Jacoby’s examples of “junk thought” or “junk culture” encompass an enormous range: religious fundamentalism (her chief bete noire), intelligent-design theory, video and digital culture, iPod cocooning, celebrity infotainment, local control of education, book packaging, innumeracy, youth culture, expert-bashing, the Baby Einstein videos, Social Darwinism, the anti-vaccination movement.
Yet if Jacoby were a more nuanced thinker, she’d be less abusive and more explanatory. Many secular thinkers, after all, grasp that religious thought persists not because believers are stupid or can’t reason, but because concepts like God, faith and design possess logical peculiarities that make it impossible to disprove religious beliefs without prior agreement on how one defines terms.
Jacoby, however, instead of viewing the rich debate between American secularists and believers as proof of our intellectual vibrancy, sees a dumbed-down culture in which rationalists fail to silence believers with muzzles authorized by the Enlightenment.
That perspective unfortunately indicates Jacoby’s general bent. Her specific likes and dislikes emerge not from the solid reasoning she advocates, but from a mishmash of name-calling, confusion between intellectual activity and America’s “genteel tradition,” and unconvincing links between modern communication technologies and “unreason.”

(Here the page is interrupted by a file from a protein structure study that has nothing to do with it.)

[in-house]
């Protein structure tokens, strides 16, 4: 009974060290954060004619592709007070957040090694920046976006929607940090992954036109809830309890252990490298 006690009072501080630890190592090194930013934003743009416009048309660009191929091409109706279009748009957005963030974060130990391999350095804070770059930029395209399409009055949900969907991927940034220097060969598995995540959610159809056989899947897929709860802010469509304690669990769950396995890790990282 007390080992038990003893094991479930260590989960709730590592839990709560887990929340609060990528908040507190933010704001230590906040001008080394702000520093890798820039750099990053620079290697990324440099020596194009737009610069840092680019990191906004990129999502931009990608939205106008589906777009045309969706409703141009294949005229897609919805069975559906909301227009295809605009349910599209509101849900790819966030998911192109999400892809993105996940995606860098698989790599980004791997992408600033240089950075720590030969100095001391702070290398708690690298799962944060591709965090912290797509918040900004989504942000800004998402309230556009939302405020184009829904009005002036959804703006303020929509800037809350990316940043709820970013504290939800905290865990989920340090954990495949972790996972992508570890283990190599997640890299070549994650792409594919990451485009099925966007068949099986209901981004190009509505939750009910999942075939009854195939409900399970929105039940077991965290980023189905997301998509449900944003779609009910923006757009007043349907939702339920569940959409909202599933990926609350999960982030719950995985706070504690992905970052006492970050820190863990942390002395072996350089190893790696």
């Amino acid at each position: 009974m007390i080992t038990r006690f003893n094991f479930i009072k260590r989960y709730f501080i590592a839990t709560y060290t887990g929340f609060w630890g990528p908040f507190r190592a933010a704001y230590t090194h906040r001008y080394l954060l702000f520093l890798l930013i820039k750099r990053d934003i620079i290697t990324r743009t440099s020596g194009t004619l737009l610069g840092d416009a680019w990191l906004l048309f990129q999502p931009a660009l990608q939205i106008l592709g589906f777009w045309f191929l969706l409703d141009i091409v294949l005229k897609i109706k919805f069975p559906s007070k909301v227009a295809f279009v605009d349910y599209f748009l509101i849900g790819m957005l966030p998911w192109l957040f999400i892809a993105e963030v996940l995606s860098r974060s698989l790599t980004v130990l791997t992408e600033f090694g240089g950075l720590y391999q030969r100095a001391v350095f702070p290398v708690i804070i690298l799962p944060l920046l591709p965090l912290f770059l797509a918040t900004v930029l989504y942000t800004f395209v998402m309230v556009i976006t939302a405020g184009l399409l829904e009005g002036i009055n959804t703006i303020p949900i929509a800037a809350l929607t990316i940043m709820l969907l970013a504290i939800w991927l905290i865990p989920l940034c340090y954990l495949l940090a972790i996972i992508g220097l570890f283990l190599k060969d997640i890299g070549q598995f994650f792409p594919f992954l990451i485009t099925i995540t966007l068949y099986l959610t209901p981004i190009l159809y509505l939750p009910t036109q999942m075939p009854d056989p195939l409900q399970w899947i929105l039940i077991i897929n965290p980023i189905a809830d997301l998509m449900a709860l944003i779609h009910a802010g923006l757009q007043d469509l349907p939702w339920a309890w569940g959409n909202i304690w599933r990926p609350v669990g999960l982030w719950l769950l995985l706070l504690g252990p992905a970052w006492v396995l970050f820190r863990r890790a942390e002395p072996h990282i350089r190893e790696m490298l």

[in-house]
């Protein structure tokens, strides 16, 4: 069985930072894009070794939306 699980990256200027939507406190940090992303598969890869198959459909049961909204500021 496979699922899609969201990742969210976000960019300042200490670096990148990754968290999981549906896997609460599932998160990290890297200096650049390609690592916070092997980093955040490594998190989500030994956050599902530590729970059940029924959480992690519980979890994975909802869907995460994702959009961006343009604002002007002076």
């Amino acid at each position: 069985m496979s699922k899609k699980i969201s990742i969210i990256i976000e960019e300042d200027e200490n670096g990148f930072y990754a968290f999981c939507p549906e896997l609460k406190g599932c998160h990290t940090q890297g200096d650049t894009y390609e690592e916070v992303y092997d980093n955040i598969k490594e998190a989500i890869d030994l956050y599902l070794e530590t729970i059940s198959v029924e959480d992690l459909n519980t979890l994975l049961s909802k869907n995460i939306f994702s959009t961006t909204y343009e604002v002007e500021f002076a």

Her style of argument often amounts to hitting the clip file or Google, piling up thrice-told tales of putatively vulgarized culture, then sarcastically inviting the reader’s repelled reaction without examining whether the examples she lays out prove her point. Anti-rationalism, she argues, is not understanding the difference between factual evidence and opinion, but Jacoby’s own judgment about which evidence counts for which assertions is often unconvincing.
For example, she angrily contrasts the use by today’s politicians of the word “folks” with the “dignified, if not necessarily erudite, speech” of older statesmen such as FDR. “To keep telling Americans that they are folks,” Jacoby writes, “is to expect nothing special—a ratification and exaltation of the quotidian that is one of the distinguishing marks of anti-intellectualism in any era.”